• Deforestation: key declarations were made at COP26 with regard to deforestation, which is responsible for approximately 10% of global emissions. More than a hundred countries made a commitment to completely stop deforestation on the planet by 2030. This commitment was reiterated by Lula when he attended COP27, a position that contrasts with the future ex -president of Brazil, under which deforestation was considerably on the rise.

However, no concrete progress has been recorded since COP26, and the same interrogations continue with regard to the implementation of concrete measures.

Oil and gas: the elephants in the room

If COP27 falls short of being a failure thanks to the few progresses outlined above, there is still an elephant in the room which, once again, seems to have slipped through the cracks.

A 10-year-old child can understand that phasing out of fossil fuels is crucial if we want to put an end to global warming, yet, it has yet to be included in an agreement concluded by a COP. Some countries have pushed for the words “oil” and “gas” to be included in the Sharm el Sheikh Agreement, but others, such as Saudi Arabia, Iran or Russia, have strongly opposed it. This is not surprising. These countries defend their economic interests above all, even at the cost of the lives of millions of people on Earth.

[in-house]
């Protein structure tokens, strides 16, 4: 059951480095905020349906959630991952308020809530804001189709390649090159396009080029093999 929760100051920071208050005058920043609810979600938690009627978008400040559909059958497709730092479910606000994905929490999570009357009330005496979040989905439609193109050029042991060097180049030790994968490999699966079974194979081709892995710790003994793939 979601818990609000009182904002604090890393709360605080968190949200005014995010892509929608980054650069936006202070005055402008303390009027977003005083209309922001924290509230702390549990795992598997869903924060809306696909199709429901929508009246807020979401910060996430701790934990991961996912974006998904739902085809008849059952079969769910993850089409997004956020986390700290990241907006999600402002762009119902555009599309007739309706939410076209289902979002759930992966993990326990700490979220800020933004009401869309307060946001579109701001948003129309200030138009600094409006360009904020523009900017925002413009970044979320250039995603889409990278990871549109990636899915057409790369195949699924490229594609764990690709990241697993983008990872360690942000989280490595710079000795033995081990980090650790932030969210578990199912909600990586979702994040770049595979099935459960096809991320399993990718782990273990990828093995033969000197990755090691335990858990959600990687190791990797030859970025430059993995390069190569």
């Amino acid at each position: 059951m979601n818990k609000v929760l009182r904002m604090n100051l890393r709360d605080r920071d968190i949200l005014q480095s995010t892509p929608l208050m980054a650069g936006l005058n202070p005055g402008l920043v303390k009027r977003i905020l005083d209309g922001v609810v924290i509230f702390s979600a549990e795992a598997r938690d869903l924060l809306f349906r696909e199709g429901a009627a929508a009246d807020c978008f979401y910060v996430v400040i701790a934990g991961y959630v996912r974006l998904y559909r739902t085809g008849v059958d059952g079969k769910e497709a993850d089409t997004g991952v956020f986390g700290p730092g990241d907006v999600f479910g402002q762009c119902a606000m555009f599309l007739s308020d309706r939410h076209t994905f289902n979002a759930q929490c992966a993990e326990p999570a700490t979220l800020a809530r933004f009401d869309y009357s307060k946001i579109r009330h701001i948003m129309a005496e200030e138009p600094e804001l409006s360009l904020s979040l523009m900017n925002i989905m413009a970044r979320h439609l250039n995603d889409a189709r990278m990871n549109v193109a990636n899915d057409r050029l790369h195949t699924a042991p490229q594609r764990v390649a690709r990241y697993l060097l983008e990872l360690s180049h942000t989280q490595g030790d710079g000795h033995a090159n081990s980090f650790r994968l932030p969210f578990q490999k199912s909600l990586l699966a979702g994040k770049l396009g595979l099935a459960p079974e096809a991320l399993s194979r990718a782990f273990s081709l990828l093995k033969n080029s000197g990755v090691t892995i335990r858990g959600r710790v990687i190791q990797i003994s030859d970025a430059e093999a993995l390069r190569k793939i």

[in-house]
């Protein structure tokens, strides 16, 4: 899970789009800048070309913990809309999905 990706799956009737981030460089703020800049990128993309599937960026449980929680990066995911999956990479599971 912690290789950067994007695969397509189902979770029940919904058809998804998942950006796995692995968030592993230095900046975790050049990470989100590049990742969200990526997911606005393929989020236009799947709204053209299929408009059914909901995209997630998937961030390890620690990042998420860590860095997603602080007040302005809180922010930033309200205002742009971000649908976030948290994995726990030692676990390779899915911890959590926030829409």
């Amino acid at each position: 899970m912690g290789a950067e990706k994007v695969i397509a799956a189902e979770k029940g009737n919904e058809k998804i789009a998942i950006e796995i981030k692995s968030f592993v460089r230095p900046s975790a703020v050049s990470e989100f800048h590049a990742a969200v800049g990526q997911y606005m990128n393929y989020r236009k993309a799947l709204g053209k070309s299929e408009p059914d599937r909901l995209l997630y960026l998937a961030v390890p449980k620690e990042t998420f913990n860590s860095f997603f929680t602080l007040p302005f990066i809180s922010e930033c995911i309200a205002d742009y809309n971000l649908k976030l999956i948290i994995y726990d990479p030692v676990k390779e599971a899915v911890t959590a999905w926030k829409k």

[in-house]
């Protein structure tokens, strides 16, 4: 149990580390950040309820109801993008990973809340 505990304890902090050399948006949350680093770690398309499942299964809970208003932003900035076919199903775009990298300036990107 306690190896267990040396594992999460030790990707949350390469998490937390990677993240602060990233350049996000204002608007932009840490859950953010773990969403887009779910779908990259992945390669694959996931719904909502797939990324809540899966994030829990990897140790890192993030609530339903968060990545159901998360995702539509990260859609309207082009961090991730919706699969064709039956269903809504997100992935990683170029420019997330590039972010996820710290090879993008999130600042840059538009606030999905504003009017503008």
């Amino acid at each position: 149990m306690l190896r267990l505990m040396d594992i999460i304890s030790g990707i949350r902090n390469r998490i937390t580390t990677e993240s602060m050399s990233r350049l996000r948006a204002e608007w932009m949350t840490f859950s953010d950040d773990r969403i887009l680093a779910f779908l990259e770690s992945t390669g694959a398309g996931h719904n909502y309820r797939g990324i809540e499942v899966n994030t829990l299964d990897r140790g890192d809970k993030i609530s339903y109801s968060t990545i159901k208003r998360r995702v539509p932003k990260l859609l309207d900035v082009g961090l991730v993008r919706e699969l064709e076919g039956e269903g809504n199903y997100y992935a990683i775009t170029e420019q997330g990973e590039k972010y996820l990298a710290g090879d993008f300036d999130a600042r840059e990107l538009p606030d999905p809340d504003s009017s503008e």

The sentence “phase out all fossil fuels” was suggested for inclusion into the final agreement until the last minute of the negotiations, but in the end, the same text that for the COP26 agreement was used: the “phasing out coal” and the end of “inefficient subsidies” to fossil fuels. No progress then, even though we know that historically coal-fired power plants and CCS (Carbon Capture and Storage) do not mix well (2 documents to read here, and here).

Many specialists in climate negotiations shared their disappointment, including Laurence Tubiana, who did not mince her words on Twitter: “the Egyptian presidency has produced a text that clearly protects petro-states and fossil fuel industries”. The mere fact that there is only one mention of fossil fuels in the final agreement is not only a scandal, but it shows how far we still have to go before we can even begin to hope to achieve Net-Zero.